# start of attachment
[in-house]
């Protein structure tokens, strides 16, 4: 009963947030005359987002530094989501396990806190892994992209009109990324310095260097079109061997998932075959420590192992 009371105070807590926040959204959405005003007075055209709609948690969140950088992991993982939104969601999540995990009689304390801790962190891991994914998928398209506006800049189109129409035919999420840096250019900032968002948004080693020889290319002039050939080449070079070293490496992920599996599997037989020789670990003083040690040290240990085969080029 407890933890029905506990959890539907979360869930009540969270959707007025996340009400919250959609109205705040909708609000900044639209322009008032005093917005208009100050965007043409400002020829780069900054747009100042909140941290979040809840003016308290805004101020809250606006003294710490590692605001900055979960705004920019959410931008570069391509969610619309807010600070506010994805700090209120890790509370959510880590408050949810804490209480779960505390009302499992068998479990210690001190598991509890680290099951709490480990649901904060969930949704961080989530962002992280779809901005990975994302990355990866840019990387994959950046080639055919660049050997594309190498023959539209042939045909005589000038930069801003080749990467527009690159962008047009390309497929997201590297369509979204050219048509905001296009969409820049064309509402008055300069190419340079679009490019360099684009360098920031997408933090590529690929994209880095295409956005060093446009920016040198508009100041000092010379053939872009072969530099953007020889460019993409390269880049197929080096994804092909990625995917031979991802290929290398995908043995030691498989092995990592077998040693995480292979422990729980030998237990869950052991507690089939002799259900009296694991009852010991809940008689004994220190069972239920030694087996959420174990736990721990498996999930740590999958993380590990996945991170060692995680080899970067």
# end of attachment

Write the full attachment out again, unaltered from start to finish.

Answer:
[in-house]
């Protein structure tokens, strides 16, 4: 009963947030005359987002530094989501396990806190892994992209009109990324310095260097079109061997998932075959420590192992 009371105070807590926040959204959405005003007075055209709609948690969140950088992991993982939104969601999540995990009689304390801790962190891991994914998928398209506006800049189109129409035919999420840096250019900032968002948004080693020889290319002039050939080449070079070293490496992920599996599997037989020789670990003083040690040290240990085969080029 407890933890029905506990959890539907979360869930009540969270959707007025996340009400919250959609109205705040909708609000900044639209322009008032005093917005208009100050965007043409400002020829780069900054747009100042909140941290979040809840003016308290805004101020809250606006003294710490590692605001900055979960705004920019959410931008570069391509969610619309807010600070506010994805700090209120890790509370959510880590408050949810804490209480779960505390009302499992068998479990210690001190598991509890680290099951709490480990649901904060969930949704961080989530962002992280779809901005990975994302990355990866840019990387994959950046080639055919660049050997594309190498023959539209042939045909005589000038930069801003080749990467527009690159962008047009390309497929997201590297369509979204050219048509905001296009969409820049064309509402008055300069190419340079679009490019360099684009360098920031997408933090590529690929994209880095295409956005060093446009920016040198508009100041000092010379053939872009072969530099953007020889460019993409390269880049197929080096994804092909990625995917031979991802290929290398995908043995030691498989092995990592077998040693995480292979422990729980030998237990869950052991507690089939002799259900009296694991009852010991809940008689004994220190069972239920030694087996959420174990736990721990498996999930740590999958993380590990996945991170060692995680080899970067």